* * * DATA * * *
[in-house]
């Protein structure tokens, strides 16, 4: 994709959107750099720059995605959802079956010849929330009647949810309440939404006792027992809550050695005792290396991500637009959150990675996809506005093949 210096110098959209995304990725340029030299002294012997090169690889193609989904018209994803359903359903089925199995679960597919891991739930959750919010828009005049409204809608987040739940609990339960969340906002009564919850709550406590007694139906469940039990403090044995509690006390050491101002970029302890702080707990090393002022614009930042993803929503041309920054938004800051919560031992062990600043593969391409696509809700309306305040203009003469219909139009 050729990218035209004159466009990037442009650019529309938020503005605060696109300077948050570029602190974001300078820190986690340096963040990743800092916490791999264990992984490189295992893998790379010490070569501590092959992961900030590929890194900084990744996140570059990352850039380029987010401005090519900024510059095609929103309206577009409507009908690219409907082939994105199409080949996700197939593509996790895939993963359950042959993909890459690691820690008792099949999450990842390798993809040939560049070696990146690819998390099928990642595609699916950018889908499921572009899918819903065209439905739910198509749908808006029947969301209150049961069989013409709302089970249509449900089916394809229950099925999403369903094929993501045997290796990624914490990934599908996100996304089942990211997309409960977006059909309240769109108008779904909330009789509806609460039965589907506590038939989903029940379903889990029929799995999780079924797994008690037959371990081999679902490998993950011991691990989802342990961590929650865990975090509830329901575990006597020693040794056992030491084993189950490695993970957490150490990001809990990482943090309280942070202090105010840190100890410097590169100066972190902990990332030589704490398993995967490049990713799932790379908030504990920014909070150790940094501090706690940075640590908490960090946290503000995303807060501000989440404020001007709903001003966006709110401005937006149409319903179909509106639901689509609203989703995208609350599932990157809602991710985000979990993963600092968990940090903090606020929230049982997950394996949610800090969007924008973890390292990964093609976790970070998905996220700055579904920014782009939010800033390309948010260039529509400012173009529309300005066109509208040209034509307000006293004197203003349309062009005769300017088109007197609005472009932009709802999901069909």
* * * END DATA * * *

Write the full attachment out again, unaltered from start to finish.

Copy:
[in-house]
């Protein structure tokens, strides 16, 4: 994709959107750099720059995605959802079956010849929330009647949810309440939404006792027992809550050695005792290396991500637009959150990675996809506005093949 210096110098959209995304990725340029030299002294012997090169690889193609989904018209994803359903359903089925199995679960597919891991739930959750919010828009005049409204809608987040739940609990339960969340906002009564919850709550406590007694139906469940039990403090044995509690006390050491101002970029302890702080707990090393002022614009930042993803929503041309920054938004800051919560031992062990600043593969391409696509809700309306305040203009003469219909139009 050729990218035209004159466009990037442009650019529309938020503005605060696109300077948050570029602190974001300078820190986690340096963040990743800092916490791999264990992984490189295992893998790379010490070569501590092959992961900030590929890194900084990744996140570059990352850039380029987010401005090519900024510059095609929103309206577009409507009908690219409907082939994105199409080949996700197939593509996790895939993963359950042959993909890459690691820690008792099949999450990842390798993809040939560049070696990146690819998390099928990642595609699916950018889908499921572009899918819903065209439905739910198509749908808006029947969301209150049961069989013409709302089970249509449900089916394809229950099925999403369903094929993501045997290796990624914490990934599908996100996304089942990211997309409960977006059909309240769109108008779904909330009789509806609460039965589907506590038939989903029940379903889990029929799995999780079924797994008690037959371990081999679902490998993950011991691990989802342990961590929650865990975090509830329901575990006597020693040794056992030491084993189950490695993970957490150490990001809990990482943090309280942070202090105010840190100890410097590169100066972190902990990332030589704490398993995967490049990713799932790379908030504990920014909070150790940094501090706690940075640590908490960090946290503000995303807060501000989440404020001007709903001003966006709110401005937006149409319903179909509106639901689509609203989703995208609350599932990157809602991710985000979990993963600092968990940090903090606020929230049982997950394996949610800090969007924008973890390292990964093609976790970070998905996220700055579904920014782009939010800033390309948010260039529509400012173009529309300005066109509208040209034509307000006293004197203003349309062009005769300017088109007197609005472009932009709802999901069909």